What is a Blistering Disorder?
Blistering disorders of the skin are different from friction or inflammation-induced blisters. Commonly, these blisters come from one of two autoimmune disorders, pemphigoid or pemphigus, that causes a blister breakout on the skin.
Pemphigus and pemphigoid are autoimmune conditions where your body produces antibodies that attach to the layers of the skin. The antibodies attach to the epidermis or sub-epidermis and create damage in that specific area. The damage results in a blister.
If you’re experiencing an unexplained blistering rash on the skin, it may be time to consider one of these issues as the cause of your symptoms.
What Are the Symptoms of a Blistering Disorder?
There are several categories of blistering diseases, each with different symptoms.
The most common blistering pemphigus subtype, pemphigus foliaceus (PF), indicates blisters in the most superficial layer of the epidermis. When we see this in patients, they have blisters on the surface of their skin that have already sloughed off.
These areas have a “cornflake look” with little crusty spots flaking off the top layer of skin. Patients with pemphigus foliaceus most commonly have blistering rashes on their upper back, the central part of their nose, shoulders, and behind their ears.
Pemphigus vulgaris, another pemphigus subtype, results in blisters in a deeper layer of the skin. These blisters lie deeper in the epidermis and can produce blisters anywhere on the body, including on the mucous membrane. Blisters on the mucous membrane can affect the eyes, genitalia, or the mouth.
The appearance and symptoms of pemphigus vulgaris can range from a few blisters in one location to blistering over the entire body that looks similar to a severe burn. Extreme cases are one of the few medical emergencies that exist in dermatology. When we suspect pemphigus vulgaris, it’s important to quickly identify this disorder and begin treatment immediately.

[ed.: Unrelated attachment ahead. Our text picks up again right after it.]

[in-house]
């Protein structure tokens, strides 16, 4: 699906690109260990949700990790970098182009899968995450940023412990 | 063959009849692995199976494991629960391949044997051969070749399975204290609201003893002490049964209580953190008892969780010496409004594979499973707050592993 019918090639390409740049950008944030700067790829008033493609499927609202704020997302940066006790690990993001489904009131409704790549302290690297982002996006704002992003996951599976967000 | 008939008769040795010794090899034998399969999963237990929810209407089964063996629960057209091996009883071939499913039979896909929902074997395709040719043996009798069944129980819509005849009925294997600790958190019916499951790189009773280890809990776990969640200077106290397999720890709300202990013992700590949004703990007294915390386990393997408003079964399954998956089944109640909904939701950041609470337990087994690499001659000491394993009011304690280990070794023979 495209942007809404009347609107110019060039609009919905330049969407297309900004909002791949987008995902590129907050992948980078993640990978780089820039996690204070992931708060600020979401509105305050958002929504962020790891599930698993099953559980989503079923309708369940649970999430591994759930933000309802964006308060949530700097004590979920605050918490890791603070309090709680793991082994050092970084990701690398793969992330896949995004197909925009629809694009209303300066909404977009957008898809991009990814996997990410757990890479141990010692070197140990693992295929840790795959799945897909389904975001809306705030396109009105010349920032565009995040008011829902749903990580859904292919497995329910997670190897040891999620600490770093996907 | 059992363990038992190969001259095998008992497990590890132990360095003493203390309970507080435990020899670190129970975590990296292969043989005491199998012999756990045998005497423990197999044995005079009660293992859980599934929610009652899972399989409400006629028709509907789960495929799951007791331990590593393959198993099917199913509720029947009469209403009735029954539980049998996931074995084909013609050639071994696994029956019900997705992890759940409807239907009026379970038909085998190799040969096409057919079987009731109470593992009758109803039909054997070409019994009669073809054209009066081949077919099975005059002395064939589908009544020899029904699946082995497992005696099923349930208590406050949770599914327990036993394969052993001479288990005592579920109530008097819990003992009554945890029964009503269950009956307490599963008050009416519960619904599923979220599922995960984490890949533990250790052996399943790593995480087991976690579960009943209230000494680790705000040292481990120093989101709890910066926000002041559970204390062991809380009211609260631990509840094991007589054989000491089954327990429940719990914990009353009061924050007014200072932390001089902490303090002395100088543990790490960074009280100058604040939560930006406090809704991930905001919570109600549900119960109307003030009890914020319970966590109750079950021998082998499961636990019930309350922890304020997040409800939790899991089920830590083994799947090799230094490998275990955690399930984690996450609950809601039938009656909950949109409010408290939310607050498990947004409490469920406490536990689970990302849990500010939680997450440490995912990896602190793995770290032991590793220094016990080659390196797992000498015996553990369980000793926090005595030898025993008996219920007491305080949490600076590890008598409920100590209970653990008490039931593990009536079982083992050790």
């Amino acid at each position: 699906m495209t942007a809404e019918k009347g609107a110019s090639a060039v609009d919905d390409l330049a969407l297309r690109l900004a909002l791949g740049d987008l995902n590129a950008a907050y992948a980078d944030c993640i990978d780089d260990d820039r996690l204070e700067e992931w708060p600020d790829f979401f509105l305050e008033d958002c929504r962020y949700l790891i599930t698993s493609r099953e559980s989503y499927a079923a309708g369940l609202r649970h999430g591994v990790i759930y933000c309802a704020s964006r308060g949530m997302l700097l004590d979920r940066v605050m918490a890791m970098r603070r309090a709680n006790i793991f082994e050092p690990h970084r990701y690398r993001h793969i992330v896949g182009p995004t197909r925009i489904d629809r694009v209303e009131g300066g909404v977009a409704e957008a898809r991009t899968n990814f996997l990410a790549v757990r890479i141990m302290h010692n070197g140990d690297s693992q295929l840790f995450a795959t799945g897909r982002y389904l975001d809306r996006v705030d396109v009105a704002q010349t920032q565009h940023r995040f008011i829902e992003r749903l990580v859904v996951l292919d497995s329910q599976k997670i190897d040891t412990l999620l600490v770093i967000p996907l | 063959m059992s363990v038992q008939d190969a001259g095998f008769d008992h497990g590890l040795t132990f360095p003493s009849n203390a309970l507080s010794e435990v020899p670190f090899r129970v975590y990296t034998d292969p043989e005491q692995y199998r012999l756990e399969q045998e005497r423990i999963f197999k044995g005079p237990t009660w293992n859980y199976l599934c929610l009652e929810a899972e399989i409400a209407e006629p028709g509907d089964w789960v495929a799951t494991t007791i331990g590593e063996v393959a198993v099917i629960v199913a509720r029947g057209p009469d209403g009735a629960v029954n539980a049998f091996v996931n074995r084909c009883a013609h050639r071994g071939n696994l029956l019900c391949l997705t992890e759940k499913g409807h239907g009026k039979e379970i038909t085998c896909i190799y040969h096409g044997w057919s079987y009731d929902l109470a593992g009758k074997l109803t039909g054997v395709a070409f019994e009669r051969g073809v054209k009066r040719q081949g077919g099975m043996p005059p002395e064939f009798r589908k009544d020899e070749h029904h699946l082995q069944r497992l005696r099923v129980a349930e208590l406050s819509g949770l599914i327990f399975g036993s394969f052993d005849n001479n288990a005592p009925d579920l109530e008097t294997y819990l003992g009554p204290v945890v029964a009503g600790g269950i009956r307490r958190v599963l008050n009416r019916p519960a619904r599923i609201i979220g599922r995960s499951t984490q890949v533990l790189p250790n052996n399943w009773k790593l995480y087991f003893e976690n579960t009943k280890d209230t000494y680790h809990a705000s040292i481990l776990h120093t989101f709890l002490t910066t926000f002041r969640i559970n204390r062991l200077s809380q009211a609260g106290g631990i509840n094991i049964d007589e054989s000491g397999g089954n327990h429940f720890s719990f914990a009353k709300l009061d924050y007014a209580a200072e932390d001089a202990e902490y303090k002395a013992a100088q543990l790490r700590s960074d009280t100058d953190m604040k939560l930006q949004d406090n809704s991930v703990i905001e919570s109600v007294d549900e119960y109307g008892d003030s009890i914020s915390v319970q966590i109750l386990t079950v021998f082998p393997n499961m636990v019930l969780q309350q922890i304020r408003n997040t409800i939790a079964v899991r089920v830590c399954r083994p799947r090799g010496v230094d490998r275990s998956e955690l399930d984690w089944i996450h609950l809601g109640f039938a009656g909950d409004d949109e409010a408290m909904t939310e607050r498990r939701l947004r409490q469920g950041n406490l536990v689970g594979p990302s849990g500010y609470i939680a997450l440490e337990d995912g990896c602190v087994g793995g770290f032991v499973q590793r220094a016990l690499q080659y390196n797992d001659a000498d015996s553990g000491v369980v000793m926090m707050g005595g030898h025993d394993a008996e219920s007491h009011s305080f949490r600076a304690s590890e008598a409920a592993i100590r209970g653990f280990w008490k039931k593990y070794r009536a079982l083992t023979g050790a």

Pemphigoid blistering disorders of the skin form below the epidermis (sub-epidermal blisters). Because of that, the blisters are more intense. Patients who experience pemphigoid are often older, typically in their 70s.
Symptoms of pemphigoid begin with a rash that soon reddens and then turns to hives. The hives and redness worsen until the rash forms into a tense blister. This most commonly appears on the thighs, trunk, or waist, but it can involve mucous membranes as well, resulting in the need for multidisciplinary care, much like pemphigus vulgaris.
What Are the Treatment Options for Blistering Disorders?
Treatment for pemphigus or pemphigoid blistering disorders is similar. Treatment begins with topical therapy and may eventually include systemic (oral or injectable) immune modulators.
Most dermatologists first approach these blistering disorders of the skin with an immediate recommendation for topical therapy. If the patient presents flaking, red, superficial blisters in the chest and shoulders, central face, or behind the ears, and we suspect pemphigus foliaceus, we’ll start treatment with topical steroids right away.
Diagnosing Pemphigus and Pemphigoid Blistering Disorders
Diagnosing pemphigus or pemphigoid is a combination of clinical assessment and biopsy. Reaching an accurate diagnosis is a fine science that begins with your doctor noticing and recognizing signs that lead to specific testing.
If your doctor suspects one of these conditions, they’ll conduct an appropriate biopsy and order a Direct Immunofluorescence (DIF) test of the biopsied tissue. This test allows a specialized pathologist to examine the tissue in a special solution that shows exactly where the blister forms within the skin. Once they pinpoint the exact location of the blister, they can determine the type and subtype of the blistering disorder.
To further confirm the diagnosis, your doctor may also order a blood test to look for circulating antibodies in your blood that reveals the type of pemphigoid or pemphigus.
Once we’re able to fully diagnose the issue, we typically prescribe oral or injectable medications to fight the autoimmune condition causing the blisters. The treatment may include systemic therapies such as immunomodulators and immunosuppressants.
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